1. The Operating System readiness
    2. All of the configured hardware
    3. The Physical Access Control checks to the VPN system
    4. All of the network hardware and software
    5. All of the networking Routing Tables
    6. All of the Host Names (all of these should match all of the Domain Name Server entry names)
    7. All of the TCP/IP Addresses that are related to the Virtual Private Network Infrastructure.


    In summary, this article has examined the general considerations which need to be taken into account for constructing your own Virtual Private Network Infrastructure. This practice is typically not recommended unless the IT Staff knows 100% what they are doing. If not, the VPN environment could be at grave risk for a Cyber based threat or risk, thus defeating the purpose of it all together.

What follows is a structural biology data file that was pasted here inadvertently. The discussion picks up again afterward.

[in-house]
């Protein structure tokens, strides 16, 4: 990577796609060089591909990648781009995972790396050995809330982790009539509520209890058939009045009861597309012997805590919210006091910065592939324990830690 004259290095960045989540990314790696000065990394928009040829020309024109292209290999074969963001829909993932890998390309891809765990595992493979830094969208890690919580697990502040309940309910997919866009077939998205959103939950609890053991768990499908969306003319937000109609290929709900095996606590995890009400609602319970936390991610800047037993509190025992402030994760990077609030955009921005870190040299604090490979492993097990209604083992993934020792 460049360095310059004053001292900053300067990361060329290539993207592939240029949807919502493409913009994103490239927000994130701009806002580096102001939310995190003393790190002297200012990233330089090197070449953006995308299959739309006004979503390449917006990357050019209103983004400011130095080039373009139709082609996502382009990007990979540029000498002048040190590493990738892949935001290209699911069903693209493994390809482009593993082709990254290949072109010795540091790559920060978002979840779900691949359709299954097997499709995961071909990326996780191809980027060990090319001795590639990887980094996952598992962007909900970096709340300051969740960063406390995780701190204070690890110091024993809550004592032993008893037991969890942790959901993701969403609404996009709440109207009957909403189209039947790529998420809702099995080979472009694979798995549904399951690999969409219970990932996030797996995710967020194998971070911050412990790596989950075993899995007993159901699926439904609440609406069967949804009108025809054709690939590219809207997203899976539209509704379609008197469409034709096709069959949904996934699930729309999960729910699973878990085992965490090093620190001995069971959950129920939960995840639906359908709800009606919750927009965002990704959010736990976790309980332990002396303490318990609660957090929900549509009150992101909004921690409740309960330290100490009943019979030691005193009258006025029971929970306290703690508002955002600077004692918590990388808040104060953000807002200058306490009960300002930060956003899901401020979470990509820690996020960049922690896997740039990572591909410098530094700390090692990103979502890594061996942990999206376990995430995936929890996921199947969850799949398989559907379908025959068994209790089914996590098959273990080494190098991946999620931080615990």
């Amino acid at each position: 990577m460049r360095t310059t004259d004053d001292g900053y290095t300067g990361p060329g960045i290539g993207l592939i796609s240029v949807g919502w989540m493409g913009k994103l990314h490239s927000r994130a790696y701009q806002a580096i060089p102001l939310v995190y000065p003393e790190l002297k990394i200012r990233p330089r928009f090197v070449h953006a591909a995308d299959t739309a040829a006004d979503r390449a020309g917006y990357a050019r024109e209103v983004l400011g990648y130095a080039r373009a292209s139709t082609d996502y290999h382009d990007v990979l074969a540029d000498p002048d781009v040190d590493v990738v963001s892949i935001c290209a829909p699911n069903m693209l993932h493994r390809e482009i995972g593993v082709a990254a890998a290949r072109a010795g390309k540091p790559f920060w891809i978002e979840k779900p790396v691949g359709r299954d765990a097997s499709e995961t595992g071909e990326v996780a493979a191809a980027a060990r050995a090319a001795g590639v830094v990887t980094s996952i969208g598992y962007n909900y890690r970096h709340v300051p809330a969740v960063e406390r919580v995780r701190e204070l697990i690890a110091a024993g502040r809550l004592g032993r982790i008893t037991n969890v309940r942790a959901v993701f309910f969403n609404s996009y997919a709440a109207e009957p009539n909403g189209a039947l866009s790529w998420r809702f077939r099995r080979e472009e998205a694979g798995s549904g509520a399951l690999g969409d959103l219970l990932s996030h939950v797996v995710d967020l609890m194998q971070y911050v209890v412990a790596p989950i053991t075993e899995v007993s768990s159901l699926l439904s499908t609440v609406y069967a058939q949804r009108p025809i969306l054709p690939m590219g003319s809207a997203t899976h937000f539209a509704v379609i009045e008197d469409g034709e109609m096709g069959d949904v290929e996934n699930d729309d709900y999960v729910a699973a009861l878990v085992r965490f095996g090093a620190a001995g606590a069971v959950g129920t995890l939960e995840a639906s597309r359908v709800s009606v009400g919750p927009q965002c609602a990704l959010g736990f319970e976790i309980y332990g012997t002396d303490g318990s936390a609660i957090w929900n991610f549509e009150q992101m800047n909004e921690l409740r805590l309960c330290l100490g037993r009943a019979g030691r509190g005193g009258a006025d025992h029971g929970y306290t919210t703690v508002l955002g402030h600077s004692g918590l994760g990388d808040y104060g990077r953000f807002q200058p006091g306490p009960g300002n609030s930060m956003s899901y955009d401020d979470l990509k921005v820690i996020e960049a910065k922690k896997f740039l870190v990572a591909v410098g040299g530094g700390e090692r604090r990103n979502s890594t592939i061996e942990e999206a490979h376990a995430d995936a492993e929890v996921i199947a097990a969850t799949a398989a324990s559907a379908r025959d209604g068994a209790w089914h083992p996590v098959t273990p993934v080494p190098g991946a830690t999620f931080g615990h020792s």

Although one of our previous articles provided a general overview of what it takes to implement a Virtual Private Network Infrastructure, this article gave more into technical detail into it, by providing a four-step plan.

    Our next article continues with the theme of the Virtual Private Network Infrastructure, focusing in on the testing of it.


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    Ravi Das
    Ravi Das

    Ravi is a Business Development Specialist for BiometricNews.Net, Inc., a technical communications and content marketing firm based out of Chicago, IL. The business was started in 2009, and has clients all over the world. Ravi’s primary area of expertise is Biometrics. In this regard, he has written and published two books through CRC Press. He is also a regular columnist for the Journal of Documents and Identity, a leading security publication based out of Amsterdam.

    You can visit the company’s website at (or; and contact Ravi at